Taking a casual glance, I'd offer up at least a few disconnections. An epoxide-opening cascade, starting from that alcohol in the lower left hand corner. Maybe make the oxazole last, after some funky bismuth rearrangement chemistry. Perhaps you think you could stitch together the middle with some new-wave aryne technology?
|Not the reagent in question.|
No, not the golf club, but di-iron nonacarbonyl. This dimeric "precatalyst" is thought to dissociate under the reaction conditions to Fe(CO)4, an unsaturated iron species that can complex to a variety of pi groups. It's been used for the Pauson-Khand for about 20 years, but the Williams group uncovered a new wrinkle last year: according to calculations, the iron might be initiating at the allene using a 3-membered metallacyclic ring!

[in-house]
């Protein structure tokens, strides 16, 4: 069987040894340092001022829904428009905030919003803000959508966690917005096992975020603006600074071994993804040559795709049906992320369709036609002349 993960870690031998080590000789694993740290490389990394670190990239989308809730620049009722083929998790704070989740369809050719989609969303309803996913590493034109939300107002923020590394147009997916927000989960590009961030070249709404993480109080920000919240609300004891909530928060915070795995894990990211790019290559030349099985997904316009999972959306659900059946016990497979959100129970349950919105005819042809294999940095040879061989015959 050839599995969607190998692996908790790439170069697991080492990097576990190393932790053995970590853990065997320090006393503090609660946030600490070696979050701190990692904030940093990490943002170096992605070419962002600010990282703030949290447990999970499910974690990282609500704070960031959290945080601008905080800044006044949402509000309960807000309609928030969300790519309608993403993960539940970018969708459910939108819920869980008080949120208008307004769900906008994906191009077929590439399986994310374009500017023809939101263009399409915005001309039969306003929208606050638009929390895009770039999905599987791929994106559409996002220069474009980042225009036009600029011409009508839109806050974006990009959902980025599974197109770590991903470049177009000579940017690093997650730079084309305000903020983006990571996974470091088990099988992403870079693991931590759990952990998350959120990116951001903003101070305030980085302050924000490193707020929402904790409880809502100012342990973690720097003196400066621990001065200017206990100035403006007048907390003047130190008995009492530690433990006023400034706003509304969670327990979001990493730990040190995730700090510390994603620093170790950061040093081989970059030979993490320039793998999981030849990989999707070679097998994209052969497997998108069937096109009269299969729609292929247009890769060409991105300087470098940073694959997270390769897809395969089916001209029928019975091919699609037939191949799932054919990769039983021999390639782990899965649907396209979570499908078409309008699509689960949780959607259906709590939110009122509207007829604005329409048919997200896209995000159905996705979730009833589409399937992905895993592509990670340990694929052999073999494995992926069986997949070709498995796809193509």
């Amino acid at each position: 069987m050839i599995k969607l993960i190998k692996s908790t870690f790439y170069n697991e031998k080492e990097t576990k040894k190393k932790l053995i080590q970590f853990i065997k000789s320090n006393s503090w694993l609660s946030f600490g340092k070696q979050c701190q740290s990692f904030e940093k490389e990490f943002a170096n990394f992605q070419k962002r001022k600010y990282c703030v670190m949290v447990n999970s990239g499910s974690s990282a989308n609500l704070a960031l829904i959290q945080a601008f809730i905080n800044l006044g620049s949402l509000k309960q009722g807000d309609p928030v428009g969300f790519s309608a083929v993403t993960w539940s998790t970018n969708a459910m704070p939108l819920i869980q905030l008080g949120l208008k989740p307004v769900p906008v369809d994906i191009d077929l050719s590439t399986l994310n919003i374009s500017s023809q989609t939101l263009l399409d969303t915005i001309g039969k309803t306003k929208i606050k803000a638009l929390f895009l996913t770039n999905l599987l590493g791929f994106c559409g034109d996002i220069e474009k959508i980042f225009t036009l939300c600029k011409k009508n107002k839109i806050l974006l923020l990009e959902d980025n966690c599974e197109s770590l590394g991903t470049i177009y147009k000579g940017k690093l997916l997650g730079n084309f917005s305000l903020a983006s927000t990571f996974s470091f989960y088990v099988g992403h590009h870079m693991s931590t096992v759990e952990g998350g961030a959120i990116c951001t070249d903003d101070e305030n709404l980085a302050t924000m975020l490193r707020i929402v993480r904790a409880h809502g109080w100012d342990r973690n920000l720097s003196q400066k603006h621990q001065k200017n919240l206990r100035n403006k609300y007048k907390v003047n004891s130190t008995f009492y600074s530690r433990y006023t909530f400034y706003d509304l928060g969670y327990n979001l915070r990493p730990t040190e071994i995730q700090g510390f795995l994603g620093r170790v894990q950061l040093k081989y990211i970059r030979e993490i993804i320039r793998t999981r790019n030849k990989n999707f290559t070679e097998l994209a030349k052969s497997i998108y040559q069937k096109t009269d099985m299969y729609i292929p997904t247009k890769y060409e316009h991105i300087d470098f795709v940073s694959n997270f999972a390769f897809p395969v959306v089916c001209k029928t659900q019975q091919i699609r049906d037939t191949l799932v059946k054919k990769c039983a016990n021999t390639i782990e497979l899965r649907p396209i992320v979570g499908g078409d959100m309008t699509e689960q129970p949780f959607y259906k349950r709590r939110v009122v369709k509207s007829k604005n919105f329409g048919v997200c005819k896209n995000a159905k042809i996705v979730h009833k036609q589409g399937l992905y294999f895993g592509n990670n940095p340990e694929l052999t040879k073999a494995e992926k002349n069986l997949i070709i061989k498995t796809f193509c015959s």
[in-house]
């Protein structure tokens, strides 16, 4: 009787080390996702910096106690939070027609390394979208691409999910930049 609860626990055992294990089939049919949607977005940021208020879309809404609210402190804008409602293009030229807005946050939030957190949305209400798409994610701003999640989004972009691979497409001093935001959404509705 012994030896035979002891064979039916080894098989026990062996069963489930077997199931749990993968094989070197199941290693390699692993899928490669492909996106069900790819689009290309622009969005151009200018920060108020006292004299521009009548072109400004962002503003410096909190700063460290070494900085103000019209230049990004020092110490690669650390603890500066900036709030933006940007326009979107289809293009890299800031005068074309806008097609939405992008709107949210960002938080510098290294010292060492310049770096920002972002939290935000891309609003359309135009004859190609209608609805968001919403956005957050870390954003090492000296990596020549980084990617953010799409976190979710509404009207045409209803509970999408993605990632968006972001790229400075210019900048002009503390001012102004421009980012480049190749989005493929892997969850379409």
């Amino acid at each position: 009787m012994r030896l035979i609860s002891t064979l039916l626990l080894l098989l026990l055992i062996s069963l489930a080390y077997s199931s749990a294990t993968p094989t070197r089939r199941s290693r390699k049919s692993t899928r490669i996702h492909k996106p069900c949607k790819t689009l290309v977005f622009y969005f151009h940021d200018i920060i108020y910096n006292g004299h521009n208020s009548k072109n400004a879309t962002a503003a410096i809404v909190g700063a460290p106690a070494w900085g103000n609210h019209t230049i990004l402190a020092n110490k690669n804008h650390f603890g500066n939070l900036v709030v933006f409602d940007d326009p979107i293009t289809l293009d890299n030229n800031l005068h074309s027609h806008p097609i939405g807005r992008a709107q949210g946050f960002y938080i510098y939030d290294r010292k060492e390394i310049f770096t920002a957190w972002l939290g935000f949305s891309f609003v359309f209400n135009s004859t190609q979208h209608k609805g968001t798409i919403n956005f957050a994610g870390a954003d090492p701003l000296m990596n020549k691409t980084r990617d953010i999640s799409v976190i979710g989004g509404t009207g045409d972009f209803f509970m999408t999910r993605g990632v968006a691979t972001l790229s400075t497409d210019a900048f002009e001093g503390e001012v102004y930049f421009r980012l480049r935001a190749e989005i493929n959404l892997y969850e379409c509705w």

Using these results, the Williams group mentally unzips the cyclopentane to this retrosynthetic intermediate (right). This wasn't the first thing they tried - that MOM ether on the oxazole came only after brominated versions of the heterocycle kept falling apart. Amazingly, the diiron complex ignores the alkyne, oxazole, and the MOM, choosing instead to complex to the end of the allene. Alkyne complexation, CO insertion, et voila! Cyclopentanone, coming right up (61% yield). Three more steps (deprotection, Swern, and base-promoted cyclization) produce the desired four-ring core.
The paper possesses blind alleys, full-stop restarts, theoretical underpinnings, and a good mission - anti-tuberculosis activity. Well worth reading the whole thing.